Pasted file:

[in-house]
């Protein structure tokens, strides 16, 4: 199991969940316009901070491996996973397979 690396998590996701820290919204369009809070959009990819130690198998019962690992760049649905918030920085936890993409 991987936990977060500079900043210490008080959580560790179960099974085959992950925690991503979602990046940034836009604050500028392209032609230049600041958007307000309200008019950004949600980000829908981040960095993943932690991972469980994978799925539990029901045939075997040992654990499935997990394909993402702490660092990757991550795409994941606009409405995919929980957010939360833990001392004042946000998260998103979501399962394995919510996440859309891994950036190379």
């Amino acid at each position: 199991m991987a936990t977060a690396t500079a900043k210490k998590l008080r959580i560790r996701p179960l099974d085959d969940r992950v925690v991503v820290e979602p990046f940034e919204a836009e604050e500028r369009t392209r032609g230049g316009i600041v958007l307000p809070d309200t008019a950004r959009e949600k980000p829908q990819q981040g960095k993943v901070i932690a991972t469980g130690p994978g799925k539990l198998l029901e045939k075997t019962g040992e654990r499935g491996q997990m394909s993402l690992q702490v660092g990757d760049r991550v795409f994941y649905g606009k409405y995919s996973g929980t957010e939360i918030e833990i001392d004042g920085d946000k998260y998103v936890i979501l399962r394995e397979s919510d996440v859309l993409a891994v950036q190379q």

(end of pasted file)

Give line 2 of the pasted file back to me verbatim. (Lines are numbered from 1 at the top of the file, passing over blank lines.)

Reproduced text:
């Protein structure tokens, strides 16, 4: 199991969940316009901070491996996973397979 690396998590996701820290919204369009809070959009990819130690198998019962690992760049649905918030920085936890993409 991987936990977060500079900043210490008080959580560790179960099974085959992950925690991503979602990046940034836009604050500028392209032609230049600041958007307000309200008019950004949600980000829908981040960095993943932690991972469980994978799925539990029901045939075997040992654990499935997990394909993402702490660092990757991550795409994941606009409405995919929980957010939360833990001392004042946000998260998103979501399962394995919510996440859309891994950036190379």